Local Talent: Bringing history to life

Novelist Susan Carol McCarthy sets her fictional stories in historical Central Florida.

Author Susan Carol McCarthy discussed the writing process during a recent visit to Lake County libraries.

“I write, but more importantly, I read. If I had to choose between giving up reading or giving up writing, I’d choose to keep reading,” she says. “However, when I’m writing, I don’t read.”

Though she lives in Carlsbad, California, Susan was born and raised in the Central Florida area that now is part of Disney magic. She graduated from the University of South Florida with a bachelor’s degree in English literature and began her career writing ads for the then-new Walt Disney World in Orlando. Her advertising career took her to Atlanta and San Francisco, and she eventually married and settled in California.

It was a letter from her father that inspired her to write the riveting “Lay That Trumpet in Our Hands.” Based on actual events, the fictional novel is reminiscent of “To Kill a Mockingbird” and takes readers into the world of racial tension and murder by the Klu Klux Klan during 1951-1952. The story is told through the voice of the main character, 13-year-old Reesa McMahon, who dearly loved Marvin Cully, the young man killed by the KKK.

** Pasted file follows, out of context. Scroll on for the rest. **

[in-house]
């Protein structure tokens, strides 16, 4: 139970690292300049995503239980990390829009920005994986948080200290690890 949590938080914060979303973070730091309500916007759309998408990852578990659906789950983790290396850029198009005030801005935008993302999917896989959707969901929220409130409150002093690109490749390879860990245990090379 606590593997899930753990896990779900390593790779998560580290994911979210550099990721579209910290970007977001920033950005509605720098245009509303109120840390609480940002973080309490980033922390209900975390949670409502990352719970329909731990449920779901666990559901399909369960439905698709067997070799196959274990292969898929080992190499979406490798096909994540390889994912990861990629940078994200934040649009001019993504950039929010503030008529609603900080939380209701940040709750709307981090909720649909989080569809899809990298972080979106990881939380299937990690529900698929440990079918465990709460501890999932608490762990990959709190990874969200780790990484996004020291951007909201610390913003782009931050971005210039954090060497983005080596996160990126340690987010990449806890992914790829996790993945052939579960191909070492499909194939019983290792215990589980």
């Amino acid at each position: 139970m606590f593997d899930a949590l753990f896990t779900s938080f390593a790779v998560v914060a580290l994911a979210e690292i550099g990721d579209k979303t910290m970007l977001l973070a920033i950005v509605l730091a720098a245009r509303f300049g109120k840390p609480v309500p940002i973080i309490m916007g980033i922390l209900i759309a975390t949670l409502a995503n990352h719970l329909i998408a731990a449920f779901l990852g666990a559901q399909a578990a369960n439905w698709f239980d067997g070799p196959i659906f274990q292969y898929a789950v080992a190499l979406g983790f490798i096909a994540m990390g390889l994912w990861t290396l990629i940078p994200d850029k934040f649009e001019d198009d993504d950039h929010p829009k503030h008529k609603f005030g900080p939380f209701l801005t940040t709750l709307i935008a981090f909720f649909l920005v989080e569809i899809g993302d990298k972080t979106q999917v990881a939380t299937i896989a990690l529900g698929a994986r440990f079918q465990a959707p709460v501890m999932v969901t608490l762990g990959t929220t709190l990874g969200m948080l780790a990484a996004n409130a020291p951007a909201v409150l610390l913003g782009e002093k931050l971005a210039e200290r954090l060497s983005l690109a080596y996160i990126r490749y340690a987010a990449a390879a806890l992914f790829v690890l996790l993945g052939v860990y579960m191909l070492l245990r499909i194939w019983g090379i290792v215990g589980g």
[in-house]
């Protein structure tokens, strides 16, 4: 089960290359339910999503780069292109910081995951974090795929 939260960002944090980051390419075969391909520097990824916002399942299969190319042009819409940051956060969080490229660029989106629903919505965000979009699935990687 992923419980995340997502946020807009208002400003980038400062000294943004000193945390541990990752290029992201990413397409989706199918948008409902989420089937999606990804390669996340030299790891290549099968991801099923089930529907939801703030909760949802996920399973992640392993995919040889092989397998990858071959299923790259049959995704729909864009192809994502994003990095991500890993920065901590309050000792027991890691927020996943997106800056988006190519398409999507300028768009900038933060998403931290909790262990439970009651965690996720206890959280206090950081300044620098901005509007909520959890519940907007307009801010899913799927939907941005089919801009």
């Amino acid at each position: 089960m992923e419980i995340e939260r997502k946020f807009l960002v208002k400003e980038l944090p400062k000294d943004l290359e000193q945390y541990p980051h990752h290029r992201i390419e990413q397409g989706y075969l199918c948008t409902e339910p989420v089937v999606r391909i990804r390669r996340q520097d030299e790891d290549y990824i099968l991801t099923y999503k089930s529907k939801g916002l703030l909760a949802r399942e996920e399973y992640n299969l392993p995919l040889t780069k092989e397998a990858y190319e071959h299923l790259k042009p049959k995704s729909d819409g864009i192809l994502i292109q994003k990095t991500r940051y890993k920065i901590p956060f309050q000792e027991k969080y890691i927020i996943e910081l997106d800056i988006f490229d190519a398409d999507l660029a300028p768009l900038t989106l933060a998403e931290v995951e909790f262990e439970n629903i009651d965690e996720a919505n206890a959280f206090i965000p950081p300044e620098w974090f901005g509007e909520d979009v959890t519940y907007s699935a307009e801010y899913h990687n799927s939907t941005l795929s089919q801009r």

All the records of FBI investigations, the grand jury hearing, and the Klansmen who were indicted in the real-life murder were sealed for 40 years. Once they became public knowledge, Susan’s father wrote to her about his cooperation with the FBI as part of that investigation.

Susan, who has written five books in 17 years, says research is important to her work. As she worked on “Lay That Trumpet in Our Hands,” she kept finding facts that supported what was in her father’s letter.

“I got to know my father as man,” she says. “I eventually got confirmation of everything in his letter. I understood him fully for the first time.”

“Lay That Trumpet in Our Hands” was finished four days before her father died. Though he never got to read it, he died knowing his story would be told by his daughter.

“I experienced real grief for the first time,” Susan says. “I had to go back and write Reesa’s grief.”

Susan encourages new writers to pursue their dreams no matter what happens. She was 50 years old when her first novel was published. Her second book, “True Fires,” is a fictional story of actual events in Lake County.

“Age is not an issue; it’s a help,” she says. “Your characters are deeper, richer, and filled with the bone-deep knowledge you get surviving to our age.” 

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